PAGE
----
Dying Light Benchmarked: Graphics And CPU Performance

Most known for developing the Call of Juarez and Dead Island franchises, Techland is back this week to launch a new open world survival horror title for the PC (including Linux and SteamOS), PlayStation 4 and Xbox One.

Dying Light takes place in an expansive urban environment where players navigate using freerunning 'parkour' mechanics while scavenge for supplies to craft weapons and defend against the city's growing infected population.


The game has been built with Chrome Engine 6, which is a proprietary 3D game engine developed by Techland that was first used over 10 years ago in Speedway Grand Prix and Chrome (a science fiction first person shooter).

Just as the third version of the game engine spawned Call of Juarez and the fifth version brought Dead Island in 2011, Dying Light is first game to show off Chrome Engine 6 — Hellraid being this year's only other Chrome 6 title.

Check out some early gameplay impressions of Dying Light

Techland says that its latest build of Chrome Engine lets developers create bigger, more detailed open worlds including both indoor and outdoor environments with graphics that are more photorealistic than ever. Advancements include changeable weather conditions and a physical lighting model with spherical harmonics-based indirect lighting and atmospheric scattering.


Naturally, folks playing on PC an also look forward to a higher texture quality, much further view distances and other graphical improvements such as HBAO+ ambient occlusion and depth of field technology. Perhaps most important of all, consoles have been capped at a sluggish 30fps whereas PC gamers should be able to enjoy well over 60fps with the right hardware.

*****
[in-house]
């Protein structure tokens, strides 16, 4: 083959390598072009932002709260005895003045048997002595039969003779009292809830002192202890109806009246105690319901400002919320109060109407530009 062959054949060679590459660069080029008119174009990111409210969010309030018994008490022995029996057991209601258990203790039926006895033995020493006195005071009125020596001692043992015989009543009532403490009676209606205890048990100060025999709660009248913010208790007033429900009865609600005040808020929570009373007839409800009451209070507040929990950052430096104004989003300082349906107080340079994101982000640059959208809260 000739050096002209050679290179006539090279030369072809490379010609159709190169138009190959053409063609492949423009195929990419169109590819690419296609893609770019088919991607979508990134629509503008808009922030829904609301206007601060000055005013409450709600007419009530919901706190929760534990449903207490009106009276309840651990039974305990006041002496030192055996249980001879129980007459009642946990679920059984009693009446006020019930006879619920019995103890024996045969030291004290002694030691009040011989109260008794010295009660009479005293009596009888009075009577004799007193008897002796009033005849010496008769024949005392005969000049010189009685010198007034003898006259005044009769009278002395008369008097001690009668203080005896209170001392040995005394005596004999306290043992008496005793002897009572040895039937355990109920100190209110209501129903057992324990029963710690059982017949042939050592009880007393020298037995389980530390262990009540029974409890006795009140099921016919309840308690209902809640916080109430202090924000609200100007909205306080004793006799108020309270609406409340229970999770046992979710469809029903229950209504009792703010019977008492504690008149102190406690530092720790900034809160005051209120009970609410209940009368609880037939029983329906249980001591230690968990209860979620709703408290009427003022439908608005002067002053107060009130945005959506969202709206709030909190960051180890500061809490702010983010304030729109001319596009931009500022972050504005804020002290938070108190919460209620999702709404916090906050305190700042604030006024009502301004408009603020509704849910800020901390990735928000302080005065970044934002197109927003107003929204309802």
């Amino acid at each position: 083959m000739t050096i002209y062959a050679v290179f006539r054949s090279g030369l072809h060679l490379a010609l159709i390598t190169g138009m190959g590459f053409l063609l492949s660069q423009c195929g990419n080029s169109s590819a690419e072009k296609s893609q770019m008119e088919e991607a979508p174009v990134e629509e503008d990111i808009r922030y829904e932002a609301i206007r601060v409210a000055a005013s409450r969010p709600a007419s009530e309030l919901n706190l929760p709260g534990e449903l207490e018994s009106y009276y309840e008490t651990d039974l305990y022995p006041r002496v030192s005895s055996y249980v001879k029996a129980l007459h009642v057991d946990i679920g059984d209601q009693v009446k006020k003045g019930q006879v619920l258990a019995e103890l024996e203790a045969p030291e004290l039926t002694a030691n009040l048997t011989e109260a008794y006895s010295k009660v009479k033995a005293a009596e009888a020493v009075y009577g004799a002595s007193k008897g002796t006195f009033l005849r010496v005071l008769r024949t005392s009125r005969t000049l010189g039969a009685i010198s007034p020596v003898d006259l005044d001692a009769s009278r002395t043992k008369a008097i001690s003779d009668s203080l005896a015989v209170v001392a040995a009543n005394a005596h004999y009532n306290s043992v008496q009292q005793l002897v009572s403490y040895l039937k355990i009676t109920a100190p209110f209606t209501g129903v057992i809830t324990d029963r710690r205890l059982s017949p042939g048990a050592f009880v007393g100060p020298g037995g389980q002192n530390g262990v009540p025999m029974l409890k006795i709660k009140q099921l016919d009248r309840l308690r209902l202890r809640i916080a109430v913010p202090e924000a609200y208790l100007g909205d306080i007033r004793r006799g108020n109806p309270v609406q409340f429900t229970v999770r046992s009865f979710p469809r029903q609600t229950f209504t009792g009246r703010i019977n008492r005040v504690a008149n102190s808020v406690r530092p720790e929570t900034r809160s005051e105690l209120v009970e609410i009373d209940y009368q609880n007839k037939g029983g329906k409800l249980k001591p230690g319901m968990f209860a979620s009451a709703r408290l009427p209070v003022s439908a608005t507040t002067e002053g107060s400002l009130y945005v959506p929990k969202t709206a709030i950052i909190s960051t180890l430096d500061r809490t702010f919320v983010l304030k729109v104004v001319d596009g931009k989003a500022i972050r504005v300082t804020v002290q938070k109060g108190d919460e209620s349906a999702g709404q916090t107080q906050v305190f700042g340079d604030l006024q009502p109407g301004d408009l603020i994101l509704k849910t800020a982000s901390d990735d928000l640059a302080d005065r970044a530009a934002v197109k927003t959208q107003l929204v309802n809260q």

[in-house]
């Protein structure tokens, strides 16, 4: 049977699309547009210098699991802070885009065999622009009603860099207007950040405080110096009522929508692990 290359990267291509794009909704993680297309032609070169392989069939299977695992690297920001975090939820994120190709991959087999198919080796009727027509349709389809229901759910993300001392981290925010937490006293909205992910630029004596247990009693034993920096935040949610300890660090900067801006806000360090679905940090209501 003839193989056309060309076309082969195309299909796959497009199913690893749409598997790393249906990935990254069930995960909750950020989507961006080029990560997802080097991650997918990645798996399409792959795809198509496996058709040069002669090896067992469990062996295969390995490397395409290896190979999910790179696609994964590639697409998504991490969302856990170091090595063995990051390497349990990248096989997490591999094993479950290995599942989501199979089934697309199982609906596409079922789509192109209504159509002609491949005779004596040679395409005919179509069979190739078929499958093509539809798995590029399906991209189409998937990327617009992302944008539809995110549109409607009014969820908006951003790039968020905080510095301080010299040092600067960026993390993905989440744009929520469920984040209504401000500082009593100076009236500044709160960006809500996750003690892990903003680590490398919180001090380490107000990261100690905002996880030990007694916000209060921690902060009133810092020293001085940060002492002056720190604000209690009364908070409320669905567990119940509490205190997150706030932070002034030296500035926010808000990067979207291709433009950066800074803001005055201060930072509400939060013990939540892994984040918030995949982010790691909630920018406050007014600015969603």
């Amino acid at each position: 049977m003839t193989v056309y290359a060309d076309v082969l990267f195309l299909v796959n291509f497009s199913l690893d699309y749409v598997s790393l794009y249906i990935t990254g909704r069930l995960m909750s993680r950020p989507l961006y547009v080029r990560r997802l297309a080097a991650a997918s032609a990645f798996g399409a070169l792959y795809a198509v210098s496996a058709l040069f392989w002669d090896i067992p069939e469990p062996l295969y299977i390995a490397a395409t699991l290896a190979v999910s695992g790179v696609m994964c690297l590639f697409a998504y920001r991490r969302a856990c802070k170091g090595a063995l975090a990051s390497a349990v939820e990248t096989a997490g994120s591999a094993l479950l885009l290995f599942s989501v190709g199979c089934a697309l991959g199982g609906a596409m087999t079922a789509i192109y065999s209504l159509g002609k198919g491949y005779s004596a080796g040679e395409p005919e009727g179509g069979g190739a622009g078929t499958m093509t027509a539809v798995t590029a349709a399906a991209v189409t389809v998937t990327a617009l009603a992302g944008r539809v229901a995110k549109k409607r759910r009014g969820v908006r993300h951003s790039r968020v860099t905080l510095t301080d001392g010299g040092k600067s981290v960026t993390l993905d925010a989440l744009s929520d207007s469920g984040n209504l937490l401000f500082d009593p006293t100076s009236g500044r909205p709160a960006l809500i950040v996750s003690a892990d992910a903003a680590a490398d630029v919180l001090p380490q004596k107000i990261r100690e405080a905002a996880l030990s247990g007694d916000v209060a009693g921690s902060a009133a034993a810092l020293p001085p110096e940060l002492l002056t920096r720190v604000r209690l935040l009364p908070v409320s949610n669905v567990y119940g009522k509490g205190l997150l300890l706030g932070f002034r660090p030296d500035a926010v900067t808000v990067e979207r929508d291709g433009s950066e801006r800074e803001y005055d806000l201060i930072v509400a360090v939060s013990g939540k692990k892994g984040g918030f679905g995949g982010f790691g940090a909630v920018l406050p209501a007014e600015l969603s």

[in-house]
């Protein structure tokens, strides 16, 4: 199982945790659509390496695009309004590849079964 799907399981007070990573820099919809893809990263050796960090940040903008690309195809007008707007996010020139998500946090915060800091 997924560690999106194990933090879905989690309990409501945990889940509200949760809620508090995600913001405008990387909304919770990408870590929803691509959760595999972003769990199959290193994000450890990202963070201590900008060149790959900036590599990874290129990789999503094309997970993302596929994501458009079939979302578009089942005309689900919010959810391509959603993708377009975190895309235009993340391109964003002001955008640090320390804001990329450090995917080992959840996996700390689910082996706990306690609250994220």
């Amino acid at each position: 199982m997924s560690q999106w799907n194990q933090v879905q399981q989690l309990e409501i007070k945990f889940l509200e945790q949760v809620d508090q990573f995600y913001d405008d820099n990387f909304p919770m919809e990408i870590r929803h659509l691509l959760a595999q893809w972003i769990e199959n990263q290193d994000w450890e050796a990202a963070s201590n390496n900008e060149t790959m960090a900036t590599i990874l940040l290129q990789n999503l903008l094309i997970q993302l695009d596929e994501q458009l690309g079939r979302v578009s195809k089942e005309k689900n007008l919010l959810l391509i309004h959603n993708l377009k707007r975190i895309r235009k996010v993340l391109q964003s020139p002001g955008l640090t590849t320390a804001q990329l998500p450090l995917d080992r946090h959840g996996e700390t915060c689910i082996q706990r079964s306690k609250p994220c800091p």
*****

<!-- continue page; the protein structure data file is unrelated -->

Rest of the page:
Testing Methodology

We used the latest AMD and Nvidia drivers on 28 DirectX 11 graphics card configurations from both companies covering all price ranges. Our test rig was outfitted with the Intel Core i7-5960X to remove CPU bottlenecks that could influence high-end GPU scores.


For benchmarking we used Fraps to record 60 seconds of gameplay. Benchmarking Dying Light is a little tricky as it's online without checkpoints.

Whenever you quit the game it saves were you currently are and reloads you in that position or the nearest spawn point next time.


This limited how we could test Dying Light and in the end we benchmarked walking around two levels of the building where the game starts. Interestingly, the frame rates are much lower in-doors anyway, so this worked out well.

There are no quality presets in Dying Light so you must set everything up. For testing we maxed out every setting with the exception of Nvidia HBAO+ to try and keep the results consistant across AMD and Nvidia cards. That said, we did leave 'Nvidia Depth of Field' enabled.


We tested Dying Light using DX11 at three desktop display resolutions: 1366x768, 1920x1080 and 2560x1600.

Post-test notes:

After further investigation we have learned a few things about Dying Lights performance with the latest v1.2 patch. The performance we found indoors is accurate, however many reviews show performance to be around half what we saw. The issue seemed to be the draw distance, which doesn’t have an impact inside, even when looking out over the landscape as we did.


Our test does include a section where the player walks to the edge of the tower and looks out over the landscape, here the frame rates actually increase significantly which was unexpected.